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A letter discussing the flu epidemic, November 1918. Courtesy of the University of Utah J. Willard Marriott Library via the Mountain West Digital Library.

The 1918-1919 influenza pandemic was unique because it came in three waves, whereas previous outbreaks were characterized by a single wave with limited geographic dispersion. This pandemic spread quickly and globally, claiming an estimated 50 million lives, among them some 500,000 Americans. In the US, the first wave appeared in the spring of 1918, the second in the fall of 1918, and the third in the early winter of 1919. Of the three waves, the second was most fatal, which led to a theory that survivors of the second wave had developed protective immunity.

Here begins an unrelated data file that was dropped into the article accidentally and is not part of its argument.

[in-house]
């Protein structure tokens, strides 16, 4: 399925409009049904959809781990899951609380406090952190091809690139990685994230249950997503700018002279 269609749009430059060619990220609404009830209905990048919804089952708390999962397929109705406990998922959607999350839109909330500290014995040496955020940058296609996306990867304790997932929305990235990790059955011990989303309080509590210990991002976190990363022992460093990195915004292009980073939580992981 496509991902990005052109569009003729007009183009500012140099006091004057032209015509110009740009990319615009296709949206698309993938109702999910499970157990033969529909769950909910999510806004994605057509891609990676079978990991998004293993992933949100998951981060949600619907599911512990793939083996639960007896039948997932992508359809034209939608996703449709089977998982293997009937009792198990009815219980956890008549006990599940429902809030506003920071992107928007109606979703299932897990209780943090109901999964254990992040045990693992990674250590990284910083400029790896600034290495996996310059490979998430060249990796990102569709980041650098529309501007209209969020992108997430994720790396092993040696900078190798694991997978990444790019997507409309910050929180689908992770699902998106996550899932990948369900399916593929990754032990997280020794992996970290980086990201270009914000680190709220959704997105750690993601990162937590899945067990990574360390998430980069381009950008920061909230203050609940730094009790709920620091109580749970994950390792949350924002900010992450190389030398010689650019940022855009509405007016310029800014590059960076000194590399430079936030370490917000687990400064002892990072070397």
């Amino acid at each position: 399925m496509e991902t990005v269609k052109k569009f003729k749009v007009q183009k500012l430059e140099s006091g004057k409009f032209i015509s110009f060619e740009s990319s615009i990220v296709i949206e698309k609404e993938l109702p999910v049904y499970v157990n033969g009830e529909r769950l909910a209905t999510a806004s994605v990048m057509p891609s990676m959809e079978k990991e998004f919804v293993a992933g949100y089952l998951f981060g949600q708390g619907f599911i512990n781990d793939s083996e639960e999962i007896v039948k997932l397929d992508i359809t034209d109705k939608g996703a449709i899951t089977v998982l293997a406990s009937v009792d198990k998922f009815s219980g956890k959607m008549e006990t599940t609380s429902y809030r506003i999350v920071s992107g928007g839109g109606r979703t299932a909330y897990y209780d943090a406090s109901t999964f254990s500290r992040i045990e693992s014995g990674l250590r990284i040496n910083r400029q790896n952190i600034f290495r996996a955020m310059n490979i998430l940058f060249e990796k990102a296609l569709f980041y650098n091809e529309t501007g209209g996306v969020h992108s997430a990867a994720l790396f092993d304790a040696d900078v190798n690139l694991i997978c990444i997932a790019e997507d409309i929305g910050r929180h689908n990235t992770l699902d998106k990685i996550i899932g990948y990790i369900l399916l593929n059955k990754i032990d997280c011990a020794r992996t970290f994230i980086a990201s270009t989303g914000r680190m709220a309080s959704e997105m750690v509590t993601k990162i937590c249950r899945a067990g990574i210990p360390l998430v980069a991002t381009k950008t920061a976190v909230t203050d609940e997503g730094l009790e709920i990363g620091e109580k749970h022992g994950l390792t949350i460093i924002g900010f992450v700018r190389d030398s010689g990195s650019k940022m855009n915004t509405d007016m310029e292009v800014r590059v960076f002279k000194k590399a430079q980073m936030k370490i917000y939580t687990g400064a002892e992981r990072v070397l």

Like the mystery surrounding its biological origins, there are many theories about where the influenza started and how it spread. The dominant theory at the time claimed it began in Spain in April 1918, as evidenced by the large number of afflicted people documented there early on. This led to the misnomer "Spanish Flu." Another theory hypothesized that the flu originated at Fort Riley, Kansas, and spread via soldiers wherever they were deployed. Yet another theory suggested that soldiers brought it home from China where it quickly spread to US civilians. Despite numerous speculations, scientists have yet to determine the precise geographic origin of the disease.